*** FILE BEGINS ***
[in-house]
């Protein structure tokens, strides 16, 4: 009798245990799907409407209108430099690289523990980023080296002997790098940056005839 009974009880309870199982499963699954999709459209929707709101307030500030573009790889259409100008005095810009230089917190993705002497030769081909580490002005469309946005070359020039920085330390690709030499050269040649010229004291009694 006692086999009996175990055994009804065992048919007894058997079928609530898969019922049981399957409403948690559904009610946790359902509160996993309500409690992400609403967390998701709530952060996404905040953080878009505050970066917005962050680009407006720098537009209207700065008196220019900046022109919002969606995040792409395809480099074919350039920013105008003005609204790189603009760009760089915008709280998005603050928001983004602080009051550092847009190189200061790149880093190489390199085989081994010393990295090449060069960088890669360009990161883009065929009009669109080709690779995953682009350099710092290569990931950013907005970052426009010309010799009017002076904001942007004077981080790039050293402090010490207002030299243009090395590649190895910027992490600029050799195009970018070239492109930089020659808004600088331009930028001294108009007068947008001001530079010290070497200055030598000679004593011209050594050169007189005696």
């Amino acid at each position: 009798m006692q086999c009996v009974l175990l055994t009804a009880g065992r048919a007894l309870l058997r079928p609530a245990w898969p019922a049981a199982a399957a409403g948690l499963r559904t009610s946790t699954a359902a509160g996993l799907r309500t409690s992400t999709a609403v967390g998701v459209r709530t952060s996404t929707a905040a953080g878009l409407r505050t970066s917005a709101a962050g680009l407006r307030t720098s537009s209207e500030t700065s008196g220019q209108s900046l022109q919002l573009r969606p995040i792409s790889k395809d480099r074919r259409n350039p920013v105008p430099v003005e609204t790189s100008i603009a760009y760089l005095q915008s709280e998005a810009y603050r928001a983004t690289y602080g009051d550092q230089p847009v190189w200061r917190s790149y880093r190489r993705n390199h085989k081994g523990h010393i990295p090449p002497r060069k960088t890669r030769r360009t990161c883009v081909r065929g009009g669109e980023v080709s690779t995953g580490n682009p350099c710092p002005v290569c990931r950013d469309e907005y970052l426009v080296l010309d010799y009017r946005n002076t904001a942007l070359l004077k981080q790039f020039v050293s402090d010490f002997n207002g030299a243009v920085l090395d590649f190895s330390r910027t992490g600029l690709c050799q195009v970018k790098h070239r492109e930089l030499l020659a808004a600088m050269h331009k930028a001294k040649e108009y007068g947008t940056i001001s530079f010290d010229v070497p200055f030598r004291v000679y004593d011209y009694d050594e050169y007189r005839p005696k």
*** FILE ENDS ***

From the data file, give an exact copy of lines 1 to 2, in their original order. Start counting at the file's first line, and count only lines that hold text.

[in-house]
């Protein structure tokens, strides 16, 4: 009798245990799907409407209108430099690289523990980023080296002997790098940056005839 009974009880309870199982499963699954999709459209929707709101307030500030573009790889259409100008005095810009230089917190993705002497030769081909580490002005469309946005070359020039920085330390690709030499050269040649010229004291009694 006692086999009996175990055994009804065992048919007894058997079928609530898969019922049981399957409403948690559904009610946790359902509160996993309500409690992400609403967390998701709530952060996404905040953080878009505050970066917005962050680009407006720098537009209207700065008196220019900046022109919002969606995040792409395809480099074919350039920013105008003005609204790189603009760009760089915008709280998005603050928001983004602080009051550092847009190189200061790149880093190489390199085989081994010393990295090449060069960088890669360009990161883009065929009009669109080709690779995953682009350099710092290569990931950013907005970052426009010309010799009017002076904001942007004077981080790039050293402090010490207002030299243009090395590649190895910027992490600029050799195009970018070239492109930089020659808004600088331009930028001294108009007068947008001001530079010290070497200055030598000679004593011209050594050169007189005696």